The announcement that rates will remain low for several year has made short bond funds less risky and I may even move some of my cash into them.
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Old 01-28-2012, 06:02 PM   #11
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The question that I wish somebody would ask the Fed is this. "Are you worried that continued long term low interest rates may have a perverse impact on the economy by discouraging more consumption and investment in risky assets, while encourage more savings, since consumer see that they will need to save even more for retirement and retirees see they need to cut back on consumption"
Another thing I'd say is this -- it's said that among other things, low interest rates are being used to encourage home buying to put a "floor" on housing prices by keeping mortgage rates very low and payments much more affordable.

But how does it help the housing market when Bernanke effectively tells people thinking about buying a home, "No rush to buy, folks -- you'll still have this window of opportunity for 3 more years."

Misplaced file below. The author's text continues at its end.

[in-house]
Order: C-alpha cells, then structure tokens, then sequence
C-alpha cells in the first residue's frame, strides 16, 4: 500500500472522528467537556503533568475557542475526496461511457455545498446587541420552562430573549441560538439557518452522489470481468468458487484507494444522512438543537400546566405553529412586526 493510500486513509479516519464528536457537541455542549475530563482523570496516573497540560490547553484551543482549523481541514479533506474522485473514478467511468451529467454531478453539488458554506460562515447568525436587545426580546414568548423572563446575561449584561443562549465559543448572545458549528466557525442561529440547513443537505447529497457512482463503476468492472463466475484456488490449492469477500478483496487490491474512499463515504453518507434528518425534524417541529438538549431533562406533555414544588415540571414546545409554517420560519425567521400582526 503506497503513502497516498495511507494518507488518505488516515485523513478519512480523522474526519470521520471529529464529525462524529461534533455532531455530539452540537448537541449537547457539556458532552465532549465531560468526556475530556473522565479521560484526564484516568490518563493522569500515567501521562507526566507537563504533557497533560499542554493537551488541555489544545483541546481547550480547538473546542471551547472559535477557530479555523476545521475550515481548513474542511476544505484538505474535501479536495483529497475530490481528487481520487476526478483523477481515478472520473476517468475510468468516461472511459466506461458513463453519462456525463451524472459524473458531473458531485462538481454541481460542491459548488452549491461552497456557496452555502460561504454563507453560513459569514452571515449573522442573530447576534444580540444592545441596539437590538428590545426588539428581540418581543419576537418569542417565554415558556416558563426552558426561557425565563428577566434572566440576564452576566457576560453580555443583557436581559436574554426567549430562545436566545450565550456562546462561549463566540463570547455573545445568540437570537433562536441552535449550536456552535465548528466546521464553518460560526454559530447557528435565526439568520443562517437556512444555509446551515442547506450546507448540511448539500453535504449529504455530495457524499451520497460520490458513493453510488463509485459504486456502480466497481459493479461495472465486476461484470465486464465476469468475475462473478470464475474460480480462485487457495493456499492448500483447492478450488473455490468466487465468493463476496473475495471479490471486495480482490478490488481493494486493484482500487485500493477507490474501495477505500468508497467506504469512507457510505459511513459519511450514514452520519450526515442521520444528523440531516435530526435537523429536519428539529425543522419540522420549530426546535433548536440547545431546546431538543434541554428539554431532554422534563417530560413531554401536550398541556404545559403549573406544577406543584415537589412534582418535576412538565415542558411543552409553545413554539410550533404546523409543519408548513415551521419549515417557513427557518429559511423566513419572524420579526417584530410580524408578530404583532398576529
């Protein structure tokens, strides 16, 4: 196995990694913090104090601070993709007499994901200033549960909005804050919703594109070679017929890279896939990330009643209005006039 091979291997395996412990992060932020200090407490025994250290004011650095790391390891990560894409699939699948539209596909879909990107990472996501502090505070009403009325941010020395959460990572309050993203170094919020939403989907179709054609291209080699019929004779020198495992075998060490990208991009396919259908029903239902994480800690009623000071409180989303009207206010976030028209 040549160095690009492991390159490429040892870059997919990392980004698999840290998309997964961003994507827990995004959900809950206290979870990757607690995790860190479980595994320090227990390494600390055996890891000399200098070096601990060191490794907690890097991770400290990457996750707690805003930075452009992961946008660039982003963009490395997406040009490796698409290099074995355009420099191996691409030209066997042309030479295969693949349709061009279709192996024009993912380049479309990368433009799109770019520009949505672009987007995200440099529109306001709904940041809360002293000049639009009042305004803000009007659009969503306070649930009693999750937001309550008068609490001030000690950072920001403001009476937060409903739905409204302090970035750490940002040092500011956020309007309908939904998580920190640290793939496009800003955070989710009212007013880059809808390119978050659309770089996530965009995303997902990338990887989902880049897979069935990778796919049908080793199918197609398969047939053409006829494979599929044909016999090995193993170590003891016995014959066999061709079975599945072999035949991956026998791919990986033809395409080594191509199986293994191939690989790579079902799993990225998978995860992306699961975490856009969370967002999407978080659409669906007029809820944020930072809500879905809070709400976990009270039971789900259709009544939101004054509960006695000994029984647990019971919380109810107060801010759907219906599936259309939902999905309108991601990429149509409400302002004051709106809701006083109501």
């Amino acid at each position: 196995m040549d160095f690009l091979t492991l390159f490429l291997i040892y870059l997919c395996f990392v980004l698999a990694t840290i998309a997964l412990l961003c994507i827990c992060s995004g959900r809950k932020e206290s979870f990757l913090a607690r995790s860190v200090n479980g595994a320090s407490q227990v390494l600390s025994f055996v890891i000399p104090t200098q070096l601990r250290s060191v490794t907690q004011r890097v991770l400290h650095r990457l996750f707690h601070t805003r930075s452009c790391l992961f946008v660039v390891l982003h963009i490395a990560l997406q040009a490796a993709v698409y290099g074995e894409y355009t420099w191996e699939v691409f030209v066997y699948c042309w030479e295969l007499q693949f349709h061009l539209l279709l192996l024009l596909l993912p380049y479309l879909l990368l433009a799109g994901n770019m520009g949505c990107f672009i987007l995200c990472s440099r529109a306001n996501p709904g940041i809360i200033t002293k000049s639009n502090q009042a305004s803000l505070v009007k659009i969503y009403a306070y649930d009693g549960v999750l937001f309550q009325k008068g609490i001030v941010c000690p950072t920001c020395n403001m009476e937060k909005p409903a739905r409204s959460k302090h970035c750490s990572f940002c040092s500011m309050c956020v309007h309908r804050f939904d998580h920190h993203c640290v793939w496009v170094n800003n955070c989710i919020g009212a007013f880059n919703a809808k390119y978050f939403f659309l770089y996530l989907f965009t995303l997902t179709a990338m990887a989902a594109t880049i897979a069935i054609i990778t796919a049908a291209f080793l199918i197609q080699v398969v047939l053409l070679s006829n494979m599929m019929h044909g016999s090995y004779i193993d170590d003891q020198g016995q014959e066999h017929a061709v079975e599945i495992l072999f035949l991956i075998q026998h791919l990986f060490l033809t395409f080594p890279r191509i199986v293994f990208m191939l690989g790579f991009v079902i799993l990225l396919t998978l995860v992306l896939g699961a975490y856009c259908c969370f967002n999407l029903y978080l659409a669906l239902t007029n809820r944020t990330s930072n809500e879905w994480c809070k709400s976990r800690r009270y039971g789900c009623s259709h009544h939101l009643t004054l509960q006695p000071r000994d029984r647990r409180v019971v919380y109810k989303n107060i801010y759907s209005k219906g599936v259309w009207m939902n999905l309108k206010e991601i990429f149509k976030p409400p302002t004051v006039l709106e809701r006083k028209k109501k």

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"Hey, for every ten dollars, that's another hour that I have to be in the work place. That's an hour of my life. And my life is a very finite thing. I have only 'x' number of hours left before I'm dead. So how do I want to use these hours of my life? Do I want to use them just spending it on more crap and more stuff, or do I want to start getting a handle on it and using my life more intelligently?" -- Joe Dominguez (1938 - 1997)

RIP to Reemy, my avatar dog (2003 - 9/16/2017)
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Old 01-28-2012, 07:37 PM   #12
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Another thing I'd say is this -- it's said that among other things, low interest rates are being used to encourage home buying to put a "floor" on housing prices by keeping mortgage rates very low and payments much more affordable.